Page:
Posted on: Mar 03,2020
In disability discrimination claims, employers have a duty to make reasonable adjustments if the disabled person has been put at a substantial disadvantage by a ‘provision, criterion or practice’ (PCP) imposed by the employer compared to someone who is not disabled [section 20 Equality Act 2010]. A PCP also forms part of the definition of indirect discrimination [section 19 Equality Act 2010].
In Ishola v Transport for London , the question for the Court of Appeal was whether a PCP can be a one-off act, or if it had to be continuing acts.
Mr Ishola worked for Transport for London as a customer service administrator. He had depression and migraines which made him recognised as disabled under section 6 of the Equality Act 2010.
In April 2015, Mr Ishola raised a grievance about a colleague which was investigated by TfL and not upheld. He was then signed off sick in May 2015. Whilst off sick he raised two further grievances. Mr Ishola did not return to work and did not engage with TfL’s occupational health assessment and sickness review procedures. In June 2016, he was dismissed on the grounds of medical incapacity.
Mr Ishola sued TFL on various grounds including disability discrimination for failure to make reasonable adjustments. He argued that TfL’s requirement for him to return to work without a proper investigation of his grievances amounted to a PCP which put him at substantial disadvantage compared to someone who is not disabled.
To qualify as discriminatory, the PCP must apply to a group of individuals with the same protected characteristics as the individual and must disadvantage the individual as part of that group. The ET and EAT said that TfL’s requirement for him to return to work before investigating his grievance was a ‘one-off act in the course of dealing with one individual’, it didn’t affect Mr Ishola as part of a group and so was not discriminatory. Mr Ishola appealed to the Court of Appeal arguing that a one-off act could amount to a PCP.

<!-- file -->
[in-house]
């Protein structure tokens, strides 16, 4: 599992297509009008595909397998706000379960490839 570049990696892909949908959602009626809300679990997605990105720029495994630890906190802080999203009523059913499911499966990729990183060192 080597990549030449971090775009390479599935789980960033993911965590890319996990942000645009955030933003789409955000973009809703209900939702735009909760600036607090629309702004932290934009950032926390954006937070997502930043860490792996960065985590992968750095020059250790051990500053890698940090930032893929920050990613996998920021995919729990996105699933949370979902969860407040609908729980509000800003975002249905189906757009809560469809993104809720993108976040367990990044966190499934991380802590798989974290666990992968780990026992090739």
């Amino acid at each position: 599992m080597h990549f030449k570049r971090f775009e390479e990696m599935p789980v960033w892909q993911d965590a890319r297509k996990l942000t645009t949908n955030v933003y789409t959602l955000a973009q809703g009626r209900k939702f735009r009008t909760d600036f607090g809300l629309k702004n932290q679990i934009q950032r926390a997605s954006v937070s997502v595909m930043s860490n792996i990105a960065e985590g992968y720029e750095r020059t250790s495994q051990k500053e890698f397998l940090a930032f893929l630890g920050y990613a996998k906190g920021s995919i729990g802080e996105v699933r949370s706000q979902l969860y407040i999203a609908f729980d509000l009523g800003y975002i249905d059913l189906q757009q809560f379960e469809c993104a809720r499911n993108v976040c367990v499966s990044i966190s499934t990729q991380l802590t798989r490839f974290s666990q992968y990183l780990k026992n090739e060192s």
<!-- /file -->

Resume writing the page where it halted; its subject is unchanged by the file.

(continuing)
The Court of Appeal said that the concept of a Provision, Criterion or Practice must be interpreted widely and purposively. It is significant that Parliament chose to define claims based on reasonable adjustment and indirect discrimination by reference to these particular words and did not use the words ‘act’ or ‘decision’ in addition or instead of PCP. When it comes to reasonable adjustments, the function of PCP is to identify what it was about the employer’s management of the employee or its operation that caused substantial disadvantage to the disabled employee. The PCP serves a similar function in indirect discrimination, where particular disadvantage is suffered by some and not others because of an employer’s PCP. In both cases, the act of discrimination that must be justified is not the disadvantage which the person suffers but the practice, process, rule (or other PCP) through which the discriminatory act is done.
To test whether the PCP is discriminatory or not it must be capable of being applied to others because the comparison of disadvantage caused by it has to be made by reference to a comparator to whom the alleged PCP would also apply.
A PCP does not apply to every act of unfair treatment of an employee. The words ‘Provision’, ‘Criterion’ and ‘Practice’ describe a decision that would have been applied in future to similarly situated employees. However, in the case of a one-off decision in an individual case where there is nothing to indicate that the decision would apply in future, the position is different. There must be some form of continuum in the sense that, it is the way in which things generally are done or will be done.
Not all one-off acts will qualify as a PCP. There must be a state of affairs indicating how similar cases are generally treated or how they will be treated in the future. In the context of grievances, this case also illustrates the importance of carrying out prompt investigations.
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